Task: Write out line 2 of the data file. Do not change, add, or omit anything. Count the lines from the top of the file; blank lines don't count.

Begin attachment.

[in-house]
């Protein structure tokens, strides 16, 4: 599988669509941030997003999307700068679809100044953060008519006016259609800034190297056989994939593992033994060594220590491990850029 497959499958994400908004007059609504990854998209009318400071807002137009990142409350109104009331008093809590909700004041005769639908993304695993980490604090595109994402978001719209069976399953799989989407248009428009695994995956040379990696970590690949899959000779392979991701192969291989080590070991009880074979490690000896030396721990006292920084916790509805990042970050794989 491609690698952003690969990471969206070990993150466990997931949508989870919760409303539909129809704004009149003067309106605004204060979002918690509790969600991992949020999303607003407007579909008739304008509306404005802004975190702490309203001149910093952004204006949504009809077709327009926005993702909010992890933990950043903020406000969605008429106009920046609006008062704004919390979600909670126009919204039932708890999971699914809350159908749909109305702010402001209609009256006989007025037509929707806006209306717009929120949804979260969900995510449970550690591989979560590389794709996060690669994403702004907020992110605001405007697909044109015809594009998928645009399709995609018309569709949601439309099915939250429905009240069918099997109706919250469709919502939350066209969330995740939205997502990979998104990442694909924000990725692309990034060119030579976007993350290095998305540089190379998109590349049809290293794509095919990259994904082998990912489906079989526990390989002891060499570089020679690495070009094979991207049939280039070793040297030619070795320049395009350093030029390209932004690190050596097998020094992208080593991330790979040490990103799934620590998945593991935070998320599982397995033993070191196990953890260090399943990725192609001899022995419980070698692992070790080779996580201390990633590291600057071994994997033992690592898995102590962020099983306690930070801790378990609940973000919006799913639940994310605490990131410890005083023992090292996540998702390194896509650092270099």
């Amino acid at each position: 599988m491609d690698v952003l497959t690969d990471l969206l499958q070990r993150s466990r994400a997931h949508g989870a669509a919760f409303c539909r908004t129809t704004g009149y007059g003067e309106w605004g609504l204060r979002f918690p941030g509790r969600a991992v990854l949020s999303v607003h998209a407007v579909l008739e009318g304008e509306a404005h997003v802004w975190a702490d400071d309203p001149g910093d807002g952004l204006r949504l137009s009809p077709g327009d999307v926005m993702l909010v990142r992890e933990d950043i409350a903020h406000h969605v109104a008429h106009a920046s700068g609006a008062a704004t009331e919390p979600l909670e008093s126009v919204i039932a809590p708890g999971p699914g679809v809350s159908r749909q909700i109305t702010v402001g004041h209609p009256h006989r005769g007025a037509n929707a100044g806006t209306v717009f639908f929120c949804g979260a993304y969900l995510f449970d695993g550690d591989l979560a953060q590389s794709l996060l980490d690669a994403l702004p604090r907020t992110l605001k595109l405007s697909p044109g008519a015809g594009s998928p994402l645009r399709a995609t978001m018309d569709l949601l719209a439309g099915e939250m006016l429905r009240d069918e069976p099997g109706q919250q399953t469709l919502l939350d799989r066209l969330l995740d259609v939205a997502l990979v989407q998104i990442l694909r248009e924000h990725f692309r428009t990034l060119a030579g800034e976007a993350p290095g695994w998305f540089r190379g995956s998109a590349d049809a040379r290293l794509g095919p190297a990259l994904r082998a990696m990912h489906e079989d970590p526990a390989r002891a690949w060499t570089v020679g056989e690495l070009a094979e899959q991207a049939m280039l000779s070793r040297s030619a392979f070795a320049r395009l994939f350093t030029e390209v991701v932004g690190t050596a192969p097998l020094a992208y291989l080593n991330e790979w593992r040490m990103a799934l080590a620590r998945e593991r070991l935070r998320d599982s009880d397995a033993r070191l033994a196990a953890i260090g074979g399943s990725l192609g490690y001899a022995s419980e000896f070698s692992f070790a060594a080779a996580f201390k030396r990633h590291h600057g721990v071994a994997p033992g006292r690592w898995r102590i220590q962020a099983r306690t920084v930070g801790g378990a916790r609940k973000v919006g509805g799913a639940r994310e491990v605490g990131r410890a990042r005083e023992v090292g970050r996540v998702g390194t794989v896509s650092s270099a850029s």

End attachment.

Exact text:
């Protein structure tokens, strides 16, 4: 599988669509941030997003999307700068679809100044953060008519006016259609800034190297056989994939593992033994060594220590491990850029 497959499958994400908004007059609504990854998209009318400071807002137009990142409350109104009331008093809590909700004041005769639908993304695993980490604090595109994402978001719209069976399953799989989407248009428009695994995956040379990696970590690949899959000779392979991701192969291989080590070991009880074979490690000896030396721990006292920084916790509805990042970050794989 491609690698952003690969990471969206070990993150466990997931949508989870919760409303539909129809704004009149003067309106605004204060979002918690509790969600991992949020999303607003407007579909008739304008509306404005802004975190702490309203001149910093952004204006949504009809077709327009926005993702909010992890933990950043903020406000969605008429106009920046609006008062704004919390979600909670126009919204039932708890999971699914809350159908749909109305702010402001209609009256006989007025037509929707806006209306717009929120949804979260969900995510449970550690591989979560590389794709996060690669994403702004907020992110605001405007697909044109015809594009998928645009399709995609018309569709949601439309099915939250429905009240069918099997109706919250469709919502939350066209969330995740939205997502990979998104990442694909924000990725692309990034060119030579976007993350290095998305540089190379998109590349049809290293794509095919990259994904082998990912489906079989526990390989002891060499570089020679690495070009094979991207049939280039070793040297030619070795320049395009350093030029390209932004690190050596097998020094992208080593991330790979040490990103799934620590998945593991935070998320599982397995033993070191196990953890260090399943990725192609001899022995419980070698692992070790080779996580201390990633590291600057071994994997033992690592898995102590962020099983306690930070801790378990609940973000919006799913639940994310605490990131410890005083023992090292996540998702390194896509650092270099």